'Another Earth?': NASA hints at planetary discovery
This artist rendering released by NASA shows a planet outside the solar system that was detected by NASA’s Kepler spacecraft. (NASA)
NASA is teasing space enthusiasts, hinting that it may have some big news to announce about other Earth-like planets in the Milky Way.
The space agency said it plans to share a new discovery from its Kepler Space Telescope at a news conference scheduled for 9 a.m. PDT on Thursday.
The Kepler mission, launched in 2009, is dedicated to finding Earth-like planets in what scientists call the "habitable zone," or the region near stars where orbiting planets might have the conditions to support the existence of liquid water.
Water is a key ingredient for potentially sustaining life, but if a planet is too close to a star, high temperatures cause evaporation. If a planet is too far, freezing occurs.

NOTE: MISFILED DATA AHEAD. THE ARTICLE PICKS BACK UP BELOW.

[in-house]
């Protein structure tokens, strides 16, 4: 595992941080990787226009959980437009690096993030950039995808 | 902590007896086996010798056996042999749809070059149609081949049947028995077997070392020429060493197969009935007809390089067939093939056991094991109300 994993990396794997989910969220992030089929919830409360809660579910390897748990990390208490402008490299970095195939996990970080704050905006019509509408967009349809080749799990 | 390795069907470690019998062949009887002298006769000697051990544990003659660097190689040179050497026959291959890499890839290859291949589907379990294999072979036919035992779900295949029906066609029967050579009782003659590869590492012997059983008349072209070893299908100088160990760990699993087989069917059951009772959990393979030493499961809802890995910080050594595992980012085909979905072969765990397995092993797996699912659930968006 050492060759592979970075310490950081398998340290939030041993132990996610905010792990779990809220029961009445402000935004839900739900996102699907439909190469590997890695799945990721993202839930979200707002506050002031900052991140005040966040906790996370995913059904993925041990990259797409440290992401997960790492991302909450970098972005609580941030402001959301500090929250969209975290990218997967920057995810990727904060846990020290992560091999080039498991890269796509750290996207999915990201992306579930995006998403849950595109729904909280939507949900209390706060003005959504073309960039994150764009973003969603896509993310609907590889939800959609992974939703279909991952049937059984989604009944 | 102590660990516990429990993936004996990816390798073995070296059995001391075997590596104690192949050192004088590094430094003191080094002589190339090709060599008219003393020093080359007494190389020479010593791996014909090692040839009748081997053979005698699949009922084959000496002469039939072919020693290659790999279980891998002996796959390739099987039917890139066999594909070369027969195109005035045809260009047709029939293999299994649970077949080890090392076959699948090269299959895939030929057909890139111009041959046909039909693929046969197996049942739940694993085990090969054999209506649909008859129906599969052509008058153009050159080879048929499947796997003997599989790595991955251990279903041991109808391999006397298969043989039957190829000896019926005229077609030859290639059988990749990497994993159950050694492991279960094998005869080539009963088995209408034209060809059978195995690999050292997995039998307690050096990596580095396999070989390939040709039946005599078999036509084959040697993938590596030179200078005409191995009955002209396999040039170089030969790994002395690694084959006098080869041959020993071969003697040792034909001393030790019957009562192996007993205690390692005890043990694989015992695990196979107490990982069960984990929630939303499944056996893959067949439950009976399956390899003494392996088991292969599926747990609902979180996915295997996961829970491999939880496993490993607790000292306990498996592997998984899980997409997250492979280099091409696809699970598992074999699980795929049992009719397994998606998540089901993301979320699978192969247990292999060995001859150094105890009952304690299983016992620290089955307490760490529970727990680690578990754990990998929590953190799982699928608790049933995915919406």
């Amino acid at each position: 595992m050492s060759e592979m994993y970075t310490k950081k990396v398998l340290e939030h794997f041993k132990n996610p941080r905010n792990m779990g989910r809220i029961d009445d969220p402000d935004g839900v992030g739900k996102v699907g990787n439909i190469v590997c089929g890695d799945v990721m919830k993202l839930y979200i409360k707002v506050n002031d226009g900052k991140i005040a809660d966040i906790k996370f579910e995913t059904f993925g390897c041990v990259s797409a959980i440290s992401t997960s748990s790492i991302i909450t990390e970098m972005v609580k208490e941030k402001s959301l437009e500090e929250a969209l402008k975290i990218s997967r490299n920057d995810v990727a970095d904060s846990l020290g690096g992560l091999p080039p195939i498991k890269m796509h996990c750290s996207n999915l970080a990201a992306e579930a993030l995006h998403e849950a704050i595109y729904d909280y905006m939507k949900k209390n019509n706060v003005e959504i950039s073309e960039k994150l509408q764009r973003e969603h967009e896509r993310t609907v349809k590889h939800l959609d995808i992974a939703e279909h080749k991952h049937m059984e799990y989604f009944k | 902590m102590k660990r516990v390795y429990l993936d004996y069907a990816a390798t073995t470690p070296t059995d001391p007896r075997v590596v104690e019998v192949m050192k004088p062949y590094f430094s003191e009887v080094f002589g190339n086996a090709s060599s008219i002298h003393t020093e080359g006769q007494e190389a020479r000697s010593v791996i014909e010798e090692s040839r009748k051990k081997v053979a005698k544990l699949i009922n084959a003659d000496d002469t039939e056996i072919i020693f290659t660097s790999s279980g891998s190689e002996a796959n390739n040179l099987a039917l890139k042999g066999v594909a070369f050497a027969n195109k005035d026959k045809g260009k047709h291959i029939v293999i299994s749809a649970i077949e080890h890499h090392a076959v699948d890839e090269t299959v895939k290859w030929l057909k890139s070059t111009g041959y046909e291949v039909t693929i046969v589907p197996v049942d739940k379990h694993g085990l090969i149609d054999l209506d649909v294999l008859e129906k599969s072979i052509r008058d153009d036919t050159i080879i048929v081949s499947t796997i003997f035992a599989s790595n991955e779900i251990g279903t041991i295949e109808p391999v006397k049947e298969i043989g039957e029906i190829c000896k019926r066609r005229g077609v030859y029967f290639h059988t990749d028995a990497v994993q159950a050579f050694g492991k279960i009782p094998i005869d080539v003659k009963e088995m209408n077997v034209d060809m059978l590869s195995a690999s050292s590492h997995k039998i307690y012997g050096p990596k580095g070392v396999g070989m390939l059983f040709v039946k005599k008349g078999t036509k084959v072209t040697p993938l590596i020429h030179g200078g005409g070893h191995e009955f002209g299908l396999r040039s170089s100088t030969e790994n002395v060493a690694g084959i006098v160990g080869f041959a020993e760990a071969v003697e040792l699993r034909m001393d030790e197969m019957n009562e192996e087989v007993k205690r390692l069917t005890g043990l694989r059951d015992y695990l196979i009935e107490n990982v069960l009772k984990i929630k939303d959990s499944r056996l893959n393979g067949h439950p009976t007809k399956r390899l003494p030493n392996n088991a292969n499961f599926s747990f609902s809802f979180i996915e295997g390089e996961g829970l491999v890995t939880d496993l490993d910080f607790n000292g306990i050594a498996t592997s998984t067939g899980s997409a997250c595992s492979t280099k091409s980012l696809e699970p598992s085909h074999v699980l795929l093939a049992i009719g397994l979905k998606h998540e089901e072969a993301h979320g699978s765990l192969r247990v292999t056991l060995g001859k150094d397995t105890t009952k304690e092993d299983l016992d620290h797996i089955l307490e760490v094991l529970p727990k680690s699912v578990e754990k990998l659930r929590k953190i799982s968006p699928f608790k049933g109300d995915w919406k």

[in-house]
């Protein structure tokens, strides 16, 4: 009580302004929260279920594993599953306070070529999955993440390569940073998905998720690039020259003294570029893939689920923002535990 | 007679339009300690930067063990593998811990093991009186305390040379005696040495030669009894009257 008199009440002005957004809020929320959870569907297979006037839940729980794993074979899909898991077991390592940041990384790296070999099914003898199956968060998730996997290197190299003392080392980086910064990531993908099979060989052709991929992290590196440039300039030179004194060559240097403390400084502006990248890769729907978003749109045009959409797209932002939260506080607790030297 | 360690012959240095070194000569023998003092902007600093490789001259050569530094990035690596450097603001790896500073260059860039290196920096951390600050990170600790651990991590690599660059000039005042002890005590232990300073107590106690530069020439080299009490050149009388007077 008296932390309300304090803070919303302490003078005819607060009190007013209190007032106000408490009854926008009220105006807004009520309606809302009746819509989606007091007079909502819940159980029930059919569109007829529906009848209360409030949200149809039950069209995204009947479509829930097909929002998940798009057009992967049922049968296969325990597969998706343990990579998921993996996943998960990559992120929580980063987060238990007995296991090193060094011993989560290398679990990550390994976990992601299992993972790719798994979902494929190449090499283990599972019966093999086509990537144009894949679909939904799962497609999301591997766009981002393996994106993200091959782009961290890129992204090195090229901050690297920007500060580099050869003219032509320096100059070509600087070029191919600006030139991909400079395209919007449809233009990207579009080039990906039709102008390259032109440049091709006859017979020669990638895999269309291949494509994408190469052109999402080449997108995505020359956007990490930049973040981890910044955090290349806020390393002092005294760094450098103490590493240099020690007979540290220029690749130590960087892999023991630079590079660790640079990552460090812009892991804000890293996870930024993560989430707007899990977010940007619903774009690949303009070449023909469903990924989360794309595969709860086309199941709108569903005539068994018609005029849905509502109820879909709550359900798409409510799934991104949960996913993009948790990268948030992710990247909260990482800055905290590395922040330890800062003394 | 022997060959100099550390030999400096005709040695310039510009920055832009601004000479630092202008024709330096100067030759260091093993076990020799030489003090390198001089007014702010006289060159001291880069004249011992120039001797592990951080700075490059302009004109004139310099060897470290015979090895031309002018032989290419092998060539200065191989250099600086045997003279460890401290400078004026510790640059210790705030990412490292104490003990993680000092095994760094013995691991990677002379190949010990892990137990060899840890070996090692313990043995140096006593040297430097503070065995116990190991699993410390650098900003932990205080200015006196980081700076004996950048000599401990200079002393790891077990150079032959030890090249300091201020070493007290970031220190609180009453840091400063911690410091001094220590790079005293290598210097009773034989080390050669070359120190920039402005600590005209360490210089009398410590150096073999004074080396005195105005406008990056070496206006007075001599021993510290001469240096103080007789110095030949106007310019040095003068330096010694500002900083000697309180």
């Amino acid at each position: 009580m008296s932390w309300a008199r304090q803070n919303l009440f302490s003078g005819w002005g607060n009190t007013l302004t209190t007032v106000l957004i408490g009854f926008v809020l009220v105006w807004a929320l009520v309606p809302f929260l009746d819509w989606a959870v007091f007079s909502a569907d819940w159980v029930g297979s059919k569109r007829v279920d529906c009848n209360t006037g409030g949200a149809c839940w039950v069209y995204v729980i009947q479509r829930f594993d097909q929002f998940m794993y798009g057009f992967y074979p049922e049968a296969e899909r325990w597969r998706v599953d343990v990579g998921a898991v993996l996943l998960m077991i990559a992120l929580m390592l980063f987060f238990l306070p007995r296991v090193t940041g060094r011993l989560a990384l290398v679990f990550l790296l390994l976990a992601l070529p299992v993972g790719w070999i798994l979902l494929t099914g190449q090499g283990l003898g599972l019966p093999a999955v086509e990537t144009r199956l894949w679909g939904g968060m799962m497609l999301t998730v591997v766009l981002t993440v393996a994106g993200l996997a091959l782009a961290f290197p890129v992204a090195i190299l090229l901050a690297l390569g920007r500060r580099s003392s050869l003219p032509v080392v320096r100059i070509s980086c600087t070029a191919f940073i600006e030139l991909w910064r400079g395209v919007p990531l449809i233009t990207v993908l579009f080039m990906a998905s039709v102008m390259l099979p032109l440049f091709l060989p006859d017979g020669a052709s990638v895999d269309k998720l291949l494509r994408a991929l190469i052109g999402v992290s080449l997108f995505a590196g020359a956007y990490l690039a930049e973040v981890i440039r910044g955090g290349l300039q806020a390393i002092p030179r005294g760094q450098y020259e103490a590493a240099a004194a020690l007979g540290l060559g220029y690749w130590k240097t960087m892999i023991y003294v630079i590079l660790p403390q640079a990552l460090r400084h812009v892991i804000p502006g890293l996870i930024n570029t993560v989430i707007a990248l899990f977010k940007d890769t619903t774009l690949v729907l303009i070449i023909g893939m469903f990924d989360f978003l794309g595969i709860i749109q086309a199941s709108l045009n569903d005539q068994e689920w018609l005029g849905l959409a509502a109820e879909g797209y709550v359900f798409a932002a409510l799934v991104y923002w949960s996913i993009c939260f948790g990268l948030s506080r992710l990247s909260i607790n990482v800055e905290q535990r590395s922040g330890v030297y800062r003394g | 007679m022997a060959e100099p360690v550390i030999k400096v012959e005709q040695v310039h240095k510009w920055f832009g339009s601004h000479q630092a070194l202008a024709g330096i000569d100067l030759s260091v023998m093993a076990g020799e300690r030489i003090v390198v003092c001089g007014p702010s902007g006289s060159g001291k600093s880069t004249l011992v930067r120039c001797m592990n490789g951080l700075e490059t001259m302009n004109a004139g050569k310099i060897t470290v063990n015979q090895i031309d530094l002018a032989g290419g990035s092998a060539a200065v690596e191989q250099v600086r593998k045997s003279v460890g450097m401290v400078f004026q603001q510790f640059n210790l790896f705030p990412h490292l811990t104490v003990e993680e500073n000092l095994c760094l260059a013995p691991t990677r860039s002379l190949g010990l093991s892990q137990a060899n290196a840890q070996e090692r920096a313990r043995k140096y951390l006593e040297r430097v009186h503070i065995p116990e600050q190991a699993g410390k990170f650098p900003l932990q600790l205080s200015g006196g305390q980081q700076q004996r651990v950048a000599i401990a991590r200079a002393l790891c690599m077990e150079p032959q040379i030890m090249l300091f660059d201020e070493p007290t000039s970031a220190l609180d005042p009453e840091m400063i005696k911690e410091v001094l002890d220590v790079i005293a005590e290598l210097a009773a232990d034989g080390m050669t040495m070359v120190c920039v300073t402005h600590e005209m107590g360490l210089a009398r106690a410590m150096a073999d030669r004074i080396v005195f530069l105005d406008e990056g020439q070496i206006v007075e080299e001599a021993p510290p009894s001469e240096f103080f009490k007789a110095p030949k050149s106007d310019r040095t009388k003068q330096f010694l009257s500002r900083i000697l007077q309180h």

Since its launch, the Kepler telescope has discovered more than 1,000 planets and more than 3,000 planet candidates, including those in the habitable zone.
But on Wednesday, NASA hinted that the latest discovery may be one of the most earth-like planets ever found.
"Exoplanets, especially small Earth-size worlds, belonged within the realm of science fiction just 21 years ago," a press release by the agency said. "Today, and thousands of discoveries later, astronomers are on the cusp of finding something people have dreamed about for thousands of years -- another Earth."
The suggestive statement already has the Internet abuzz with theories that the agency might have found a planet capable of sustaining life.
To find out if NASA really has discovered "another Earth," the agency is encouraging space exploration fans to tune into a livestream of Thursday's teleconference, and to check out their Kepler mission website.